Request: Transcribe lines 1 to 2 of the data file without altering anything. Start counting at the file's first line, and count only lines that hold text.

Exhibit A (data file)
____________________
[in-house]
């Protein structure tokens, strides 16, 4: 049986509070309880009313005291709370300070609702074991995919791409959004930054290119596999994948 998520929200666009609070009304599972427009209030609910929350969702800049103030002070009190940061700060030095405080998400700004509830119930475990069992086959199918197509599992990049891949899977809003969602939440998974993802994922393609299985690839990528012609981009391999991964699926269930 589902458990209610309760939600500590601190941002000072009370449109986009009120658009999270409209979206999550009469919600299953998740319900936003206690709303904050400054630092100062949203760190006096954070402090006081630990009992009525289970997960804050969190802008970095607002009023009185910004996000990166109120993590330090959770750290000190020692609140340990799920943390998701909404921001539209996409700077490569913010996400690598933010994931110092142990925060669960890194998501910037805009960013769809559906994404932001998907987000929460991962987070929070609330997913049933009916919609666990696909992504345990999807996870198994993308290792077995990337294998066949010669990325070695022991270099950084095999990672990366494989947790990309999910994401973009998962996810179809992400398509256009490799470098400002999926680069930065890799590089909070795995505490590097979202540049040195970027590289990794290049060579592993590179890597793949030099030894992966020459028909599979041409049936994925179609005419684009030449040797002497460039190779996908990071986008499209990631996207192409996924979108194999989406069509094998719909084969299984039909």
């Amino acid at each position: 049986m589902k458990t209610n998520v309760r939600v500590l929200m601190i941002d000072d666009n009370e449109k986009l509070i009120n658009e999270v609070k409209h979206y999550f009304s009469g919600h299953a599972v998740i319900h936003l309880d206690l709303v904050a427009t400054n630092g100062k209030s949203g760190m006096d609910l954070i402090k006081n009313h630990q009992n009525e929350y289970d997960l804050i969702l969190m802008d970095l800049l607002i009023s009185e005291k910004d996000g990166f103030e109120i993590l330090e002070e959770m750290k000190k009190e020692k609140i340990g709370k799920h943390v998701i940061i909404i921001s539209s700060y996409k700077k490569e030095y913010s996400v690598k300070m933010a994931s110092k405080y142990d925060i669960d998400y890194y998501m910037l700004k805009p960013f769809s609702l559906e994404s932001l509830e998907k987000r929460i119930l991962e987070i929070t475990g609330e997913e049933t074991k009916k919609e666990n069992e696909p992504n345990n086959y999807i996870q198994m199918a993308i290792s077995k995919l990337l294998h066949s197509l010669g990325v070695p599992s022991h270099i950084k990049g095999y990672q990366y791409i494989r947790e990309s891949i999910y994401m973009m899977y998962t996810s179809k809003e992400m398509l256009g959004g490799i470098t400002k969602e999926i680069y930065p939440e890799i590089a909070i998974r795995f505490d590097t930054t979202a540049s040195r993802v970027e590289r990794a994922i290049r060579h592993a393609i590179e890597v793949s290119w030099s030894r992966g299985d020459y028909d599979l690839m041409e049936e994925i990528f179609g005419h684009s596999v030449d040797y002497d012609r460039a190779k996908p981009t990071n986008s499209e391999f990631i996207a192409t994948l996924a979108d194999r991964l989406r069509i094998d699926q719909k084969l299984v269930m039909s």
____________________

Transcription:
[in-house]
């Protein structure tokens, strides 16, 4: 049986509070309880009313005291709370300070609702074991995919791409959004930054290119596999994948 998520929200666009609070009304599972427009209030609910929350969702800049103030002070009190940061700060030095405080998400700004509830119930475990069992086959199918197509599992990049891949899977809003969602939440998974993802994922393609299985690839990528012609981009391999991964699926269930 589902458990209610309760939600500590601190941002000072009370449109986009009120658009999270409209979206999550009469919600299953998740319900936003206690709303904050400054630092100062949203760190006096954070402090006081630990009992009525289970997960804050969190802008970095607002009023009185910004996000990166109120993590330090959770750290000190020692609140340990799920943390998701909404921001539209996409700077490569913010996400690598933010994931110092142990925060669960890194998501910037805009960013769809559906994404932001998907987000929460991962987070929070609330997913049933009916919609666990696909992504345990999807996870198994993308290792077995990337294998066949010669990325070695022991270099950084095999990672990366494989947790990309999910994401973009998962996810179809992400398509256009490799470098400002999926680069930065890799590089909070795995505490590097979202540049040195970027590289990794290049060579592993590179890597793949030099030894992966020459028909599979041409049936994925179609005419684009030449040797002497460039190779996908990071986008499209990631996207192409996924979108194999989406069509094998719909084969299984039909």